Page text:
Yesterday an acquaintance on social media sent me a private message. She had a question about a type of trauma treatment called EMDR. If you don’t know what EMDR is, check out this video. It looks woo-woo, but it is actually a powerful tool that many therapists use. Military clinicians are trained in this type of therapy to use with combat vets. Here’s her question:
In your opinion, does EMDR make sexual abuse victims more sexually functional? Like, would they need to avoid all their triggers afterwards?
Even though I counsel sexual abuse survivors, and I use EMDR for various trauma situations, I told her I would put it on my Facebook page anonymously to see what others had to say. I had a lot of response. Here are some of the answers.
A Licensed Professional Counselor shared:
EMDR is the treatment of choice for sexual abuse though a female EMDR provider (assuming the victim is female?) is preferred.
*I (Lucille) actually disagree with the part that says a female clinician is preferred. Yes, for some female patients a female would be preferable. But either gender would be good as long as the therapist has clear boundaries and understands the devastation to their clients if they were to ever cross a boundary. Not to get you bogged down, but clients will have difference transference reactions based on the clinician they see.
Here’s another person’s response:
The therapist used EMDR to help him process differing forms of abuse: sexual, physical, spiritual, emotional. He claims it is what really helped him process his life experiences, and has helped facilitate his long term sobriety from all acting out behaviors. There is no way he can avoid all his triggers. But he has learned tools to help him manage his triggers so he doesn’t break sobriety . . . I personally feel EMDR has also helped him be less reactive to life. He used to have very bad anger issues. In fact he had been through anger management treatment three different times prior to his sexual addiction coming to light. So as someone who has lived with him on both sides of life, before and after EMDR, I say it made a world of difference for him. He still has the memories of his abuse, but the memories don’t trigger strong emotion in him.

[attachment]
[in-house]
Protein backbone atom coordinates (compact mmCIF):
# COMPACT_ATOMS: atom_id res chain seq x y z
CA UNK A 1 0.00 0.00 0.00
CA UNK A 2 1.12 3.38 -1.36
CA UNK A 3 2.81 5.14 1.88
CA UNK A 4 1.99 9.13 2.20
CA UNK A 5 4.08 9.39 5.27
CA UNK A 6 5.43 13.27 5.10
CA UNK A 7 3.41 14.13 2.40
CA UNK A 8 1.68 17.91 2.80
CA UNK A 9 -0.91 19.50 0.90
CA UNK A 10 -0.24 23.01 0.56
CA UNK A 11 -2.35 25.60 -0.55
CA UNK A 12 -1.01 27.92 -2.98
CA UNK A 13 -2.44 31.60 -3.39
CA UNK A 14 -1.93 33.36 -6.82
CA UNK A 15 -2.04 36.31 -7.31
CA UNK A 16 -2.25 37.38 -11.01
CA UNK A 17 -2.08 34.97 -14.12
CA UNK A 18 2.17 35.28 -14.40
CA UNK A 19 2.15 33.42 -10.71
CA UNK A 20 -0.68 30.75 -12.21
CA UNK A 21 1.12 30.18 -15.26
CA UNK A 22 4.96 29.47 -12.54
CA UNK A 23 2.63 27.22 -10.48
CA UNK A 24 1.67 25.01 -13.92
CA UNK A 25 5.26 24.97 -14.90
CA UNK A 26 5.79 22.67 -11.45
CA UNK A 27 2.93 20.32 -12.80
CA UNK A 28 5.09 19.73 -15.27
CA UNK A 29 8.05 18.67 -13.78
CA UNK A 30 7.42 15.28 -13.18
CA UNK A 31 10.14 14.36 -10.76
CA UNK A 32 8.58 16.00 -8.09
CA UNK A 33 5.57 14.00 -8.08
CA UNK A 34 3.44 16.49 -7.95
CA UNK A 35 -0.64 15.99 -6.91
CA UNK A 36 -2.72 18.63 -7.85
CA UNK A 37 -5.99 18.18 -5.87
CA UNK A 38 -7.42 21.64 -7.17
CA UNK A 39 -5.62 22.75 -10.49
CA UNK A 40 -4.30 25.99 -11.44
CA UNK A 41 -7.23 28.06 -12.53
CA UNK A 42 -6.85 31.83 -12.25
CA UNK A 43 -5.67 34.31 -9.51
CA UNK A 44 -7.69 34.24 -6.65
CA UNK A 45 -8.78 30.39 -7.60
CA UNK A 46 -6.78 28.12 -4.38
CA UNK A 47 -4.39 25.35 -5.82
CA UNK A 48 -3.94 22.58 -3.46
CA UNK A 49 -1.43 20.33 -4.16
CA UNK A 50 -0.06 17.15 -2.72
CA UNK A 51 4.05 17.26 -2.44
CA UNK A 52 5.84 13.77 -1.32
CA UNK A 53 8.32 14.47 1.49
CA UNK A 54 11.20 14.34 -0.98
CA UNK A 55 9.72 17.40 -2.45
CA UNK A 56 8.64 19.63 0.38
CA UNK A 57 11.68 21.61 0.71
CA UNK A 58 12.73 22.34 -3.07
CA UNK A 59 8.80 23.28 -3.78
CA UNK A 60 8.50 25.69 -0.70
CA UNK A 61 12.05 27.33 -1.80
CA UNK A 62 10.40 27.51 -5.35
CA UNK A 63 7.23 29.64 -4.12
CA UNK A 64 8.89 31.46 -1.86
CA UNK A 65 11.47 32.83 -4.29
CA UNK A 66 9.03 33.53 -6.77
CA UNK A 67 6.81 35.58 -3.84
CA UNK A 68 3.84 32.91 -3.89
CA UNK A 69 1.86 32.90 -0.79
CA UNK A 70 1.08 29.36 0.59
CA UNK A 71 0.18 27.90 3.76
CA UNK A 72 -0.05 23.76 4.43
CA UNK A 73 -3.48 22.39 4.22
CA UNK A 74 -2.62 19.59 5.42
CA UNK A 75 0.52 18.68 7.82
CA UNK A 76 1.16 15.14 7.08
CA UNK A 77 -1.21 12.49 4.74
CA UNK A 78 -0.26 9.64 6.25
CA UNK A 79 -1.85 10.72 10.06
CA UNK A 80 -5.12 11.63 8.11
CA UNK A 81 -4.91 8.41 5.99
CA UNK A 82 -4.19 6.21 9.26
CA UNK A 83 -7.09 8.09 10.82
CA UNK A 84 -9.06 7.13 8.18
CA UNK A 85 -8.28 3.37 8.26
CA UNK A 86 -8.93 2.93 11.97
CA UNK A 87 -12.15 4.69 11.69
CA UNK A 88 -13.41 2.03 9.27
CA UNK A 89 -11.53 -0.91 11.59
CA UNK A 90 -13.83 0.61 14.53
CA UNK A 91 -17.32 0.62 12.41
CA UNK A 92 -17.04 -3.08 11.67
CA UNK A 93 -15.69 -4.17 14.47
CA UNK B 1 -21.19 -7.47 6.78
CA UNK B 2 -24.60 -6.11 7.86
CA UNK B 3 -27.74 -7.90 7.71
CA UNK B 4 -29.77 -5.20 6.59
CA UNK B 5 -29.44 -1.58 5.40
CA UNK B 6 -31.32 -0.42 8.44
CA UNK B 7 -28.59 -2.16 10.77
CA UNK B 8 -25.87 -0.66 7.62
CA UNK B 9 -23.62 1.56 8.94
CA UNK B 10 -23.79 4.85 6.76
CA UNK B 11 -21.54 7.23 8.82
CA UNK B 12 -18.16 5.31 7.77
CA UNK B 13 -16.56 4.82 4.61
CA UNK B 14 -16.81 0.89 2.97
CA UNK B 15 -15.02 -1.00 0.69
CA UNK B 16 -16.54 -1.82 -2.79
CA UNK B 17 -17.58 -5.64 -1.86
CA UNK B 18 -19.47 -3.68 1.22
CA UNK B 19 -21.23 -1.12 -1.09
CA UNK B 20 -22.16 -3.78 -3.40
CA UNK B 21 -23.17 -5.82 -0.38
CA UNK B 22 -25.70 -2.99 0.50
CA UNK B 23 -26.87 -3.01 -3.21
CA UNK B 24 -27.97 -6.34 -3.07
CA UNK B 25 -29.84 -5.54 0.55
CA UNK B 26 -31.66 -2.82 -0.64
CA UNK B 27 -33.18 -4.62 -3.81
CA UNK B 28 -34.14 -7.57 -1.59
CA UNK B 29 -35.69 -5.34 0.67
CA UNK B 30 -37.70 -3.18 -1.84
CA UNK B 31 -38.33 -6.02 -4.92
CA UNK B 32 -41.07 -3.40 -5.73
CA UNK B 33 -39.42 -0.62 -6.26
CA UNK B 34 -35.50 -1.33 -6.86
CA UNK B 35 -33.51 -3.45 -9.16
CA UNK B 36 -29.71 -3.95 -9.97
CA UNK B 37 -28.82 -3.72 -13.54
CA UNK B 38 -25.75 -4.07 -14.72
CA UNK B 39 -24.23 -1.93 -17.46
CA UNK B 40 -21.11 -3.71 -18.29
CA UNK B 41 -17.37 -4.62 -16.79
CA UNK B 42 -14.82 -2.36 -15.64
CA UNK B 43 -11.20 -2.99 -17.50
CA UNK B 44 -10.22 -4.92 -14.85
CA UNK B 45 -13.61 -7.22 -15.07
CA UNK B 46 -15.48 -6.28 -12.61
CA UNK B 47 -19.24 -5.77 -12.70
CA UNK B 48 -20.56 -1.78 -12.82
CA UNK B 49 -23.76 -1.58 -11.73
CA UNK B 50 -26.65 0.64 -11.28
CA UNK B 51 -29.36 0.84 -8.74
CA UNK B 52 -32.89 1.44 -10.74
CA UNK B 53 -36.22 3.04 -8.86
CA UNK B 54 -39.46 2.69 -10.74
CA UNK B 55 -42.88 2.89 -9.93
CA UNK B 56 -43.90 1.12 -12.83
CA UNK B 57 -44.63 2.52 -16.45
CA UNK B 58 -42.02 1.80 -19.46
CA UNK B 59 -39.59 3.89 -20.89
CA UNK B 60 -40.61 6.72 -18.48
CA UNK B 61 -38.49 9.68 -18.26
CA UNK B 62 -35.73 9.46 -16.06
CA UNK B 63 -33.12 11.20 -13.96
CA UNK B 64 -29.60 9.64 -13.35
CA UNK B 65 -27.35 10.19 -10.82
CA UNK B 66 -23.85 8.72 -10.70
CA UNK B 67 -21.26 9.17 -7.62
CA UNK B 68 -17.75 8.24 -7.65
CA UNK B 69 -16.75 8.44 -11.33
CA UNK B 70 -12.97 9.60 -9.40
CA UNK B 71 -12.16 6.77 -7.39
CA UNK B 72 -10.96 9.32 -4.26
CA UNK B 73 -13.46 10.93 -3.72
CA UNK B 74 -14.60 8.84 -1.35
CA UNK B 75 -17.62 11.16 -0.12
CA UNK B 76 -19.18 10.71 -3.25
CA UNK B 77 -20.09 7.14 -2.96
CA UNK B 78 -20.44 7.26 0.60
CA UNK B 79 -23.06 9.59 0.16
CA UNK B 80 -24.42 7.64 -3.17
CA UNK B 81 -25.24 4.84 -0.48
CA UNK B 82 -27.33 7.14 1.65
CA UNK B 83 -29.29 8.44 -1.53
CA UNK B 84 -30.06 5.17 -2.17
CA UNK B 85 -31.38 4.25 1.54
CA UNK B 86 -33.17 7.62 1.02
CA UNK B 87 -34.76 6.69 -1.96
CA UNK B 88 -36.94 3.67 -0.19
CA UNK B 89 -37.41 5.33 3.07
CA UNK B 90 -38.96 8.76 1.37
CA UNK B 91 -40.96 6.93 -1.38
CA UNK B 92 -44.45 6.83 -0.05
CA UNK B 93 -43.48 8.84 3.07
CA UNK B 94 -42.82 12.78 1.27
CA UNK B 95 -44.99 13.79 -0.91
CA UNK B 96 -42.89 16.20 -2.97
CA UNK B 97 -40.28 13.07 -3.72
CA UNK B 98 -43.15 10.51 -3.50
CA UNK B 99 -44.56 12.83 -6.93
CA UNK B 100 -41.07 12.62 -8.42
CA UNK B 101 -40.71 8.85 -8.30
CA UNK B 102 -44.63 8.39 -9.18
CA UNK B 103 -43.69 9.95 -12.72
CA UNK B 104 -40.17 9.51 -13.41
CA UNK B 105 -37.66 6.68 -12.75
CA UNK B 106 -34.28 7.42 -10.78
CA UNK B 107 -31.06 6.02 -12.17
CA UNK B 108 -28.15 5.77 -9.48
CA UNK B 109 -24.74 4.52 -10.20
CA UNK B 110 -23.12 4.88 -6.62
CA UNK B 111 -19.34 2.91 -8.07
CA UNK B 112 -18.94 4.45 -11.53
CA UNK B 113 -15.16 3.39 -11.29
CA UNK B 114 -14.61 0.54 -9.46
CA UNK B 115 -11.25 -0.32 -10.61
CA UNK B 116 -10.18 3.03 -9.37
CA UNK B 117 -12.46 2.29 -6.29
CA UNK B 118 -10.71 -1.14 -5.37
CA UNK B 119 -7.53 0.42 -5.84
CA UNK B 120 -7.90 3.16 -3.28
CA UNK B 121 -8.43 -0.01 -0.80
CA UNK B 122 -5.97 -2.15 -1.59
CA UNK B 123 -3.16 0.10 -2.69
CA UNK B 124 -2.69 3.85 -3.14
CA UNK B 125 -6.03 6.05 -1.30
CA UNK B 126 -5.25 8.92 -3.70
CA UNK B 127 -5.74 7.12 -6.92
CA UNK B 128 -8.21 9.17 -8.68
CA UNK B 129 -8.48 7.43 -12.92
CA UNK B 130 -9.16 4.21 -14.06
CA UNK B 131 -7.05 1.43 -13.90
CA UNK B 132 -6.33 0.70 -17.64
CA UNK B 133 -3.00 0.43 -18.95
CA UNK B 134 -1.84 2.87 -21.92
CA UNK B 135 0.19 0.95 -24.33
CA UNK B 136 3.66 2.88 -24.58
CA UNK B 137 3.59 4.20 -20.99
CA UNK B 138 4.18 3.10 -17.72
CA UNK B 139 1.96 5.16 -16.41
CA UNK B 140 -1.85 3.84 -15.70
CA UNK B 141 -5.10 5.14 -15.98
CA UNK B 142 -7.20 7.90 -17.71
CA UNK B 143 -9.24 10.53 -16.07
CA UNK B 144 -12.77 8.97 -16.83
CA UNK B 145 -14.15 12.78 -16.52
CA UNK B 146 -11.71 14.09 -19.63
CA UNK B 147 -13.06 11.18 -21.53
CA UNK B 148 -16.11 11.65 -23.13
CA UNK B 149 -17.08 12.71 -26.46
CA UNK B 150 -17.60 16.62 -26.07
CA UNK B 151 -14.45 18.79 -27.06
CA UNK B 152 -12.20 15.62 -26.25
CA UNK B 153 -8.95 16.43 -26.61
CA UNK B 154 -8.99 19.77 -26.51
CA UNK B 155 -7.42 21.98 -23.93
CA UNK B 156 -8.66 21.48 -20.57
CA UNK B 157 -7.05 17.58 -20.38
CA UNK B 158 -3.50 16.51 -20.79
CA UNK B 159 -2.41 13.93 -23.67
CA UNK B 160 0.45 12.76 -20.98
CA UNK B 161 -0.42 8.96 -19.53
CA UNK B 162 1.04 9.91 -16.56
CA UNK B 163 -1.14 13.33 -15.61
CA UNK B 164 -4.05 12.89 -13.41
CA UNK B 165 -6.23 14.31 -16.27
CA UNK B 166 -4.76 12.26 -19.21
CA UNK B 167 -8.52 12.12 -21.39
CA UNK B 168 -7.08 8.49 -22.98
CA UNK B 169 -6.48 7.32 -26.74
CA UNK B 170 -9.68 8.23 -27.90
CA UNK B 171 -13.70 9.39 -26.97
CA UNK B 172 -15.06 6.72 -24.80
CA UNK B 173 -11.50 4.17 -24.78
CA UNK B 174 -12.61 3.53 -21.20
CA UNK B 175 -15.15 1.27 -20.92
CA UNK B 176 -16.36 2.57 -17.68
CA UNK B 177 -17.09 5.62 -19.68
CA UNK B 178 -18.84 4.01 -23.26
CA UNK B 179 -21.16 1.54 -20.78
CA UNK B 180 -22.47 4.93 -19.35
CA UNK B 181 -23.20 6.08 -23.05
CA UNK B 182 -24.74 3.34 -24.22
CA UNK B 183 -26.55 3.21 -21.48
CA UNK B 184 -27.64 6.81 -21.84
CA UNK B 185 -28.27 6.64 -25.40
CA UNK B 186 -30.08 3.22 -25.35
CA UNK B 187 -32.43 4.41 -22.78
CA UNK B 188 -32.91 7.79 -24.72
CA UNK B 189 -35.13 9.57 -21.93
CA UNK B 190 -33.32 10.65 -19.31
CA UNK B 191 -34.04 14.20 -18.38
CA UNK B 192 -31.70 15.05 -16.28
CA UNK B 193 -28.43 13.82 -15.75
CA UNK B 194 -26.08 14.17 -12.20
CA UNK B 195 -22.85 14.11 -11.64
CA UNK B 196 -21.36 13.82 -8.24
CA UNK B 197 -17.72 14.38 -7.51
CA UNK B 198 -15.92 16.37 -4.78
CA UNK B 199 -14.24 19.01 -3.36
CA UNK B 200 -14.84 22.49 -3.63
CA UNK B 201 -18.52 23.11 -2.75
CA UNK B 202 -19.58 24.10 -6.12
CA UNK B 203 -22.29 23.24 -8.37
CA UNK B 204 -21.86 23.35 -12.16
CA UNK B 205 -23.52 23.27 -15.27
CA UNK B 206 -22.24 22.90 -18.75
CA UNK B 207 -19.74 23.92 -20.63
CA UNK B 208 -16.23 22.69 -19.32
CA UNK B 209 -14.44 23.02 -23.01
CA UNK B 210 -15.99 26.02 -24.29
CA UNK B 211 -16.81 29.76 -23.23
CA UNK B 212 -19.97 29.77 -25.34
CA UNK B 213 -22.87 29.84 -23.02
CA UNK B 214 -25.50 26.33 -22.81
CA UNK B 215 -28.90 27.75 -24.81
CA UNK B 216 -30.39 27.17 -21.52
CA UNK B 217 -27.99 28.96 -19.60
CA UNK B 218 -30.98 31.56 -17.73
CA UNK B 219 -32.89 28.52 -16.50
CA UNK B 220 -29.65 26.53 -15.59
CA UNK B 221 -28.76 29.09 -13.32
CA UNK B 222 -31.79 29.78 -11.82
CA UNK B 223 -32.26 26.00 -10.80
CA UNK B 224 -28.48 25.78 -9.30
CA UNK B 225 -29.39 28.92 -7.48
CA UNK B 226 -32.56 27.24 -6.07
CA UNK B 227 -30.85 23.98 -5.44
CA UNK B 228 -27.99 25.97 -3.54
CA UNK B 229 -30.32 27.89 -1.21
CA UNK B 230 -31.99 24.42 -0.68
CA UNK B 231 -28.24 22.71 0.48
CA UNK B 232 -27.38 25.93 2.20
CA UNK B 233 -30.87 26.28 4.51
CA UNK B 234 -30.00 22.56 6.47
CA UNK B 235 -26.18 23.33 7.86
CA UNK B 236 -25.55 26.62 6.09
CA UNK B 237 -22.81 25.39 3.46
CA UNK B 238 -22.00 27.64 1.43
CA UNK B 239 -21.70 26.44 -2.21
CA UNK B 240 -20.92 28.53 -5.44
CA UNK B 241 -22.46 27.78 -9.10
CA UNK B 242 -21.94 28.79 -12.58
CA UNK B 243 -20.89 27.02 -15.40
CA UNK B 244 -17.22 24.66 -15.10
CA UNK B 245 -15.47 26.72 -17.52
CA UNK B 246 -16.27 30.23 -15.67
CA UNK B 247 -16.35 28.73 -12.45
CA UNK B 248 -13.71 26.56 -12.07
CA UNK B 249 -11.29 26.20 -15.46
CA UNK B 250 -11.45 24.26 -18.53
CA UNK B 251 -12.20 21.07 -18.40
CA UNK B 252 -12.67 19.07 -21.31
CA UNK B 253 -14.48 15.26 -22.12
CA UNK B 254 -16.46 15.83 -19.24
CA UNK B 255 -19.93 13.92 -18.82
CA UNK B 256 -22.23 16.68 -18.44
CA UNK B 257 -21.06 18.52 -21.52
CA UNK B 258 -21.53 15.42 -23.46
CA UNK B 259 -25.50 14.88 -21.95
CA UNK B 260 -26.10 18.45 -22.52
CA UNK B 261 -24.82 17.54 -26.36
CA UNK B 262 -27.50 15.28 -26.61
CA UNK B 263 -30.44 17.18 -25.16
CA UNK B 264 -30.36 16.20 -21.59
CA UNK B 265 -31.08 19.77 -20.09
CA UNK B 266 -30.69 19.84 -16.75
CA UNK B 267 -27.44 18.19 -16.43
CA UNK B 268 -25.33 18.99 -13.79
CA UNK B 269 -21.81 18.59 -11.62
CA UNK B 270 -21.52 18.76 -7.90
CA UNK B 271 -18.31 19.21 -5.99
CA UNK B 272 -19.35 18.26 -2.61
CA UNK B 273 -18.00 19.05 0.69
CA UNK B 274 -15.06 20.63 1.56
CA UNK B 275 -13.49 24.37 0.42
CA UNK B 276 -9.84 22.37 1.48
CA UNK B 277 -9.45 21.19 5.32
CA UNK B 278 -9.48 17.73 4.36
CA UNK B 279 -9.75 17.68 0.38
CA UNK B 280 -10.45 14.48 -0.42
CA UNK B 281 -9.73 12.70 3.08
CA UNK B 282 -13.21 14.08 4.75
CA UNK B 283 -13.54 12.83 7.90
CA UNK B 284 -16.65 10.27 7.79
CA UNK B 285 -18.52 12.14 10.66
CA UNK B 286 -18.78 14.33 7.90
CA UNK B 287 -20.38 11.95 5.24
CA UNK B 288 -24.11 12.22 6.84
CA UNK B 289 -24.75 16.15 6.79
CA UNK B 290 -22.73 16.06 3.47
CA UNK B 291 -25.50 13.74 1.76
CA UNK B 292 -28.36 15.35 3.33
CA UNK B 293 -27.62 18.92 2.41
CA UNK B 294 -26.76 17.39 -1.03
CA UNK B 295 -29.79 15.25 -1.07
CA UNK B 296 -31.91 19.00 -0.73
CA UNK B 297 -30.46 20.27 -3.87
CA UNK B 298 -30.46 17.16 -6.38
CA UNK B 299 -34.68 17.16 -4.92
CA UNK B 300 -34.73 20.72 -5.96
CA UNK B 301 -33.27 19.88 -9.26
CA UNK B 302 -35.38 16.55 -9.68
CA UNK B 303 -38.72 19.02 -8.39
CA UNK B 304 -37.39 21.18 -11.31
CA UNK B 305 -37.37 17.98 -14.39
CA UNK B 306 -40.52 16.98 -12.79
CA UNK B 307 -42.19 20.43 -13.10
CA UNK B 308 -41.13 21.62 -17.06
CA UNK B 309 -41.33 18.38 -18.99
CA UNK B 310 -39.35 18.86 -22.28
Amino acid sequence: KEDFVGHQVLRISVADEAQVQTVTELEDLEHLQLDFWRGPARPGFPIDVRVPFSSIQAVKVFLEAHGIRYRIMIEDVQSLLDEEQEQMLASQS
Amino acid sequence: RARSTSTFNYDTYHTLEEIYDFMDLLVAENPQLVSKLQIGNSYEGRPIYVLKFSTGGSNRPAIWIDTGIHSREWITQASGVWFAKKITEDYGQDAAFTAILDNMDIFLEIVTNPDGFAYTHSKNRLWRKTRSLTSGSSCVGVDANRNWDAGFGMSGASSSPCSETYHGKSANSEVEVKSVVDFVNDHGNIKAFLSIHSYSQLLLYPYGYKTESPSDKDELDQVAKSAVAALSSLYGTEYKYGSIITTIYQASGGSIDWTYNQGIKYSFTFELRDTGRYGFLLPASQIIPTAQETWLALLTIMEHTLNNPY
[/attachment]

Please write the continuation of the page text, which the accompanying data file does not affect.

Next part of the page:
Here is another response I received:
I just saw your question regarding EMDR and sexual abuse survivors. I was abused between the ages of 2 and 14 – the abuse was ongoing and frequent throughout those 12 years. I ended up doing 12 years of intensive, weekly therapy with Christian counselors as an adult. I did many EMDR sessions. My experience is that no, it didn’t make me more “functional” sexually — but I was also in a long-term emotionally and sexually abusive marriage, so. It did help though, both with PTSD symptoms and with flashbacks during sex. It didn’t remove or replace the memories I worked through in EMDR, but it “took the edge off” those memories. Where once they were sharp, painful, and sometimes debilitating, now they’re blurred at the edges.
When some of those memories come to mind now, I can either think about them or let them go. They no longer have any control over me. Had I been in a healthy marriage, I think the EMDR would have been very helpful in terms of my sexual relationship with my husband. Anyway, that information may not be too helpful, but I am a huge believer in the power of EMDR — a true gift from God.
And lastly, a therapist—Dr. Earl Henslin—who has used EMDR with a large number of sexually abused people:
Yes EMDR does help people enjoy their sexuality. There are no need to avoid triggers …not sure actually what you mean by that… if there is a trigger it becomes a target for EMDR. Literally I have had 1000’s of sessions helping men and women recovery from sexual trauma of all types. I utlilze EMDR, inner child work, thought field therapy, and have developed a prayer procedure that go through with patient integrating the above methodolgies. I also have a model out of scripture that I teach from the beginning of therapy that integrates spirutality and sexuality. Have had many women come in as they have worked through trauma and talk about being in a state of joy and ectasy in prayer and experience orgasms, which some of the Saints did experience. So hopefully that answers your question. Feel free to email me if you have a question about anything dealing with the above at firstname.lastname@example.org Blessings!
I hope this was helpful. Thanks to my friend for asking the question.
Lucille Zimmerman is a Licensed Professional Counselor with a private practice in Littleton, CO and an affiliate faculty teacher at Colorado Christian University.
She is also the author of Renewed: Finding Your Inner Happy in an Overwhelmed World. Through practical ideas and relatable anecdotes, readers can better understand their strengths and their passions—and address some of the underlying struggles or hurts that make them want to keep busy or minister to others to the detriment of themselves. Renewed can help nurture those areas of women’s lives to use them better for work, family, and service. It gives readers permission to examine where they spend their energy and time, and learn to set limits and listen to “that inner voice."